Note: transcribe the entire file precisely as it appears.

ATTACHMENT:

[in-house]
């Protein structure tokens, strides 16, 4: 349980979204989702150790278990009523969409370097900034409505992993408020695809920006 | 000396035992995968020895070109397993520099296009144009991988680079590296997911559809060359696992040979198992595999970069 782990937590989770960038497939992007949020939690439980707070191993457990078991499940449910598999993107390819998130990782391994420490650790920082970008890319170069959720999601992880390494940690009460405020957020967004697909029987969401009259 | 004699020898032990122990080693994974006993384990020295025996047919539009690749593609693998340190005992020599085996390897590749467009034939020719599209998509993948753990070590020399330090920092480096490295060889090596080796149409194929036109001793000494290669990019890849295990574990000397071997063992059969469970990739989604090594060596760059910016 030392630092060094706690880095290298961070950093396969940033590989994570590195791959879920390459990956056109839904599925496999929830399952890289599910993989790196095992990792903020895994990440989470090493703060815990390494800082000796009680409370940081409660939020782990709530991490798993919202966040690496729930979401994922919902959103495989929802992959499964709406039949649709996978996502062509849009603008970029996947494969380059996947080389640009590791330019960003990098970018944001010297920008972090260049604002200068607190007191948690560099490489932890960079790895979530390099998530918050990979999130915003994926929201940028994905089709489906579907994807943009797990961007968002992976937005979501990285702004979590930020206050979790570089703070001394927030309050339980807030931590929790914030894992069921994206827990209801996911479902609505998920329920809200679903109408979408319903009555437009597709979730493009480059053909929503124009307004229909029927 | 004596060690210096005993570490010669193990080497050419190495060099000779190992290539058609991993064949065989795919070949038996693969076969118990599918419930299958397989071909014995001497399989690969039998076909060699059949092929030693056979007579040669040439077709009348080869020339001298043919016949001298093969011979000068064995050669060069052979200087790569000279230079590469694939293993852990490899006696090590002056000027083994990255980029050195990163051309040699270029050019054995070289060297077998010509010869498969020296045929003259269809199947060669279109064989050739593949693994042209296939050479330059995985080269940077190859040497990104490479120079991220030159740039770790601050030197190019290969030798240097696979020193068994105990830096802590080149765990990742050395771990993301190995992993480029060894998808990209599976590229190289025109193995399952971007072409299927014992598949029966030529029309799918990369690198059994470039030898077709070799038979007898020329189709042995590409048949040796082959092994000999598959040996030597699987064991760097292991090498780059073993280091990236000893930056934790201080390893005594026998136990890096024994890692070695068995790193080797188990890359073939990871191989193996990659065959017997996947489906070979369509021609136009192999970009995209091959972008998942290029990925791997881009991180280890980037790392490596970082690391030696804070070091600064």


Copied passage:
[in-house]
């Protein structure tokens, strides 16, 4: 349980979204989702150790278990009523969409370097900034409505992993408020695809920006 | 000396035992995968020895070109397993520099296009144009991988680079590296997911559809060359696992040979198992595999970069 782990937590989770960038497939992007949020939690439980707070191993457990078991499940449910598999993107390819998130990782391994420490650790920082970008890319170069959720999601992880390494940690009460405020957020967004697909029987969401009259 | 004699020898032990122990080693994974006993384990020295025996047919539009690749593609693998340190005992020599085996390897590749467009034939020719599209998509993948753990070590020399330090920092480096490295060889090596080796149409194929036109001793000494290669990019890849295990574990000397071997063992059969469970990739989604090594060596760059910016 030392630092060094706690880095290298961070950093396969940033590989994570590195791959879920390459990956056109839904599925496999929830399952890289599910993989790196095992990792903020895994990440989470090493703060815990390494800082000796009680409370940081409660939020782990709530991490798993919202966040690496729930979401994922919902959103495989929802992959499964709406039949649709996978996502062509849009603008970029996947494969380059996947080389640009590791330019960003990098970018944001010297920008972090260049604002200068607190007191948690560099490489932890960079790895979530390099998530918050990979999130915003994926929201940028994905089709489906579907994807943009797990961007968002992976937005979501990285702004979590930020206050979790570089703070001394927030309050339980807030931590929790914030894992069921994206827990209801996911479902609505998920329920809200679903109408979408319903009555437009597709979730493009480059053909929503124009307004229909029927 | 004596060690210096005993570490010669193990080497050419190495060099000779190992290539058609991993064949065989795919070949038996693969076969118990599918419930299958397989071909014995001497399989690969039998076909060699059949092929030693056979007579040669040439077709009348080869020339001298043919016949001298093969011979000068064995050669060069052979200087790569000279230079590469694939293993852990490899006696090590002056000027083994990255980029050195990163051309040699270029050019054995070289060297077998010509010869498969020296045929003259269809199947060669279109064989050739593949693994042209296939050479330059995985080269940077190859040497990104490479120079991220030159740039770790601050030197190019290969030798240097696979020193068994105990830096802590080149765990990742050395771990993301190995992993480029060894998808990209599976590229190289025109193995399952971007072409299927014992598949029966030529029309799918990369690198059994470039030898077709070799038979007898020329189709042995590409048949040796082959092994000999598959040996030597699987064991760097292991090498780059073993280091990236000893930056934790201080390893005594026998136990890096024994890692070695068995790193080797188990890359073939990871191989193996990659065959017997996947489906070979369509021609136009192999970009995209091959972008998942290029990925791997881009991180280890980037790392490596970082690391030696804070070091600064």